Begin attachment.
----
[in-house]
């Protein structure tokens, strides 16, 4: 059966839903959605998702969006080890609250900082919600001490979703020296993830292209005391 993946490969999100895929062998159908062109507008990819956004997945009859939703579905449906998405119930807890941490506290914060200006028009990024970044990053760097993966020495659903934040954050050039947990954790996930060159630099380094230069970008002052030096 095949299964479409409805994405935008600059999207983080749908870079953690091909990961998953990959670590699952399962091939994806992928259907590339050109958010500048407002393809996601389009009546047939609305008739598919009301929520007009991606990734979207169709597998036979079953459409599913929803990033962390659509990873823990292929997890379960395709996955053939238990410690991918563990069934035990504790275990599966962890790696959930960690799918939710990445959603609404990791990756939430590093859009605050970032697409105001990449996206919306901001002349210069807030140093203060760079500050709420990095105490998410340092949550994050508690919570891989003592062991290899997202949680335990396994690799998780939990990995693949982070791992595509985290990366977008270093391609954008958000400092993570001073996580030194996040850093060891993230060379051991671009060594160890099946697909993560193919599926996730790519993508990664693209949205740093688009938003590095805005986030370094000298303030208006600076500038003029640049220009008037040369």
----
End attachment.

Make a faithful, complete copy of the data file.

[in-house]
């Protein structure tokens, strides 16, 4: 059966839903959605998702969006080890609250900082919600001490979703020296993830292209005391 993946490969999100895929062998159908062109507008990819956004997945009859939703579905449906998405119930807890941490506290914060200006028009990024970044990053760097993966020495659903934040954050050039947990954790996930060159630099380094230069970008002052030096 095949299964479409409805994405935008600059999207983080749908870079953690091909990961998953990959670590699952399962091939994806992928259907590339050109958010500048407002393809996601389009009546047939609305008739598919009301929520007009991606990734979207169709597998036979079953459409599913929803990033962390659509990873823990292929997890379960395709996955053939238990410690991918563990069934035990504790275990599966962890790696959930960690799918939710990445959603609404990791990756939430590093859009605050970032697409105001990449996206919306901001002349210069807030140093203060760079500050709420990095105490998410340092949550994050508690919570891989003592062991290899997202949680335990396994690799998780939990990995693949982070791992595509985290990366977008270093391609954008958000400092993570001073996580030194996040850093060891993230060379051991671009060594160890099946697909993560193919599926996730790519993508990664693209949205740093688009938003590095805005986030370094000298303030208006600076500038003029640049220009008037040369």